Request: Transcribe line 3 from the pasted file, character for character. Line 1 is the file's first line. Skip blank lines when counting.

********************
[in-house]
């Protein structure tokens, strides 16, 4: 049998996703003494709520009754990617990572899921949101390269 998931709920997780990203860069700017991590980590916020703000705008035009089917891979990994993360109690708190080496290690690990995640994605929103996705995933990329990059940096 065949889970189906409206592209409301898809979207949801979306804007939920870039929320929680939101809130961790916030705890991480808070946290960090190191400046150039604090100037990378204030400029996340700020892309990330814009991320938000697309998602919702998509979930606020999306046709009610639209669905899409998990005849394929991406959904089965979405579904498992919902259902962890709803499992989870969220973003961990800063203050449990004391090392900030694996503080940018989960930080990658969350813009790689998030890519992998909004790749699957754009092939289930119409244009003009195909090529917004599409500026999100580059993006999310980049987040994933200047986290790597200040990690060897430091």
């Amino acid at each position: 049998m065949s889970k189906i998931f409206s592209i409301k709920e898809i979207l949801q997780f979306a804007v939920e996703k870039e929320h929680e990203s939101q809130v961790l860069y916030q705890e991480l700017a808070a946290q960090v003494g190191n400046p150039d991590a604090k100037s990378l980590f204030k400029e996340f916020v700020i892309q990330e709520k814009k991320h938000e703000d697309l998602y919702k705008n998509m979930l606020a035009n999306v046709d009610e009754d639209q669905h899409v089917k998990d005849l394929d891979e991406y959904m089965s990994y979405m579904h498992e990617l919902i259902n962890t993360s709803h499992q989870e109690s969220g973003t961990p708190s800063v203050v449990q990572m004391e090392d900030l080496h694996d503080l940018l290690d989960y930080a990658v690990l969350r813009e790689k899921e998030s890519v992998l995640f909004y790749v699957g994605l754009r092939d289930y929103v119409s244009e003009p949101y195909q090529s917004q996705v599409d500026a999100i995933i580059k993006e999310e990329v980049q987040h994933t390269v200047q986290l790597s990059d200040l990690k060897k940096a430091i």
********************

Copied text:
């Amino acid at each position: 049998m065949s889970k189906i998931f409206s592209i409301k709920e898809i979207l949801q997780f979306a804007v939920e996703k870039e929320h929680e990203s939101q809130v961790l860069y916030q705890e991480l700017a808070a946290q960090v003494g190191n400046p150039d991590a604090k100037s990378l980590f204030k400029e996340f916020v700020i892309q990330e709520k814009k991320h938000e703000d697309l998602y919702k705008n998509m979930l606020a035009n999306v046709d009610e009754d639209q669905h899409v089917k998990d005849l394929d891979e991406y959904m089965s990994y979405m579904h498992e990617l919902i259902n962890t993360s709803h499992q989870e109690s969220g973003t961990p708190s800063v203050v449990q990572m004391e090392d900030l080496h694996d503080l940018l290690d989960y930080a990658v690990l969350r813009e790689k899921e998030s890519v992998l995640f909004y790749v699957g994605l754009r092939d289930y929103v119409s244009e003009p949101y195909q090529s917004q996705v599409d500026a999100i995933i580059k993006e999310e990329v980049q987040h994933t390269v200047q986290l790597s990059d200040l990690k060897k940096a430091i």